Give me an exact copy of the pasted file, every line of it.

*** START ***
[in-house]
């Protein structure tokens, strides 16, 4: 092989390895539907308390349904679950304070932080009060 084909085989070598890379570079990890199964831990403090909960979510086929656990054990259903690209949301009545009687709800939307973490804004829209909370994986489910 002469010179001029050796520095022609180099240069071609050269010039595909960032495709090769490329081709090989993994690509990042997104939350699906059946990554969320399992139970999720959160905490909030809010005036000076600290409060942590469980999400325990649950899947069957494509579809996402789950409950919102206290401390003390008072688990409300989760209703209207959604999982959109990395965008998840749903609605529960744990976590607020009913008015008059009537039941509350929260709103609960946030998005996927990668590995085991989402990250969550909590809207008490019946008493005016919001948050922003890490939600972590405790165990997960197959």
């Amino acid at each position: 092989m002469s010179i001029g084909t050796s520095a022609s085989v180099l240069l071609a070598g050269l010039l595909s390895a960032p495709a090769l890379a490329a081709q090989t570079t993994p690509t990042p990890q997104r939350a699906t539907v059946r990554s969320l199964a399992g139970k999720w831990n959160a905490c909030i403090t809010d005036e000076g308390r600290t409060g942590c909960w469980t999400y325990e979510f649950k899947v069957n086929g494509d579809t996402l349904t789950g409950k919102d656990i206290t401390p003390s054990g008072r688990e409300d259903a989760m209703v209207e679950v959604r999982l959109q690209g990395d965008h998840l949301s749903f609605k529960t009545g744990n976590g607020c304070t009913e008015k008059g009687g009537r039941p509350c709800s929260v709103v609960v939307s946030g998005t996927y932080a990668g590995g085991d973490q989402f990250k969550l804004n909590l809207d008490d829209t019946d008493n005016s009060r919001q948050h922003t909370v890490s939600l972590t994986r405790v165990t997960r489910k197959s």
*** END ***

[in-house]
């Protein structure tokens, strides 16, 4: 092989390895539907308390349904679950304070932080009060 084909085989070598890379570079990890199964831990403090909960979510086929656990054990259903690209949301009545009687709800939307973490804004829209909370994986489910 002469010179001029050796520095022609180099240069071609050269010039595909960032495709090769490329081709090989993994690509990042997104939350699906059946990554969320399992139970999720959160905490909030809010005036000076600290409060942590469980999400325990649950899947069957494509579809996402789950409950919102206290401390003390008072688990409300989760209703209207959604999982959109990395965008998840749903609605529960744990976590607020009913008015008059009537039941509350929260709103609960946030998005996927990668590995085991989402990250969550909590809207008490019946008493005016919001948050922003890490939600972590405790165990997960197959």
């Amino acid at each position: 092989m002469s010179i001029g084909t050796s520095a022609s085989v180099l240069l071609a070598g050269l010039l595909s390895a960032p495709a090769l890379a490329a081709q090989t570079t993994p690509t990042p990890q997104r939350a699906t539907v059946r990554s969320l199964a399992g139970k999720w831990n959160a905490c909030i403090t809010d005036e000076g308390r600290t409060g942590c909960w469980t999400y325990e979510f649950k899947v069957n086929g494509d579809t996402l349904t789950g409950k919102d656990i206290t401390p003390s054990g008072r688990e409300d259903a989760m209703v209207e679950v959604r999982l959109q690209g990395d965008h998840l949301s749903f609605k529960t009545g744990n976590g607020c304070t009913e008015k008059g009687g009537r039941p509350c709800s929260v709103v609960v939307s946030g998005t996927y932080a990668g590995g085991d973490q989402f990250k969550l804004n909590l809207d008490d829209t019946d008493n005016s009060r919001q948050h922003t909370v890490s939600l972590t994986r405790v165990t997960r489910k197959s």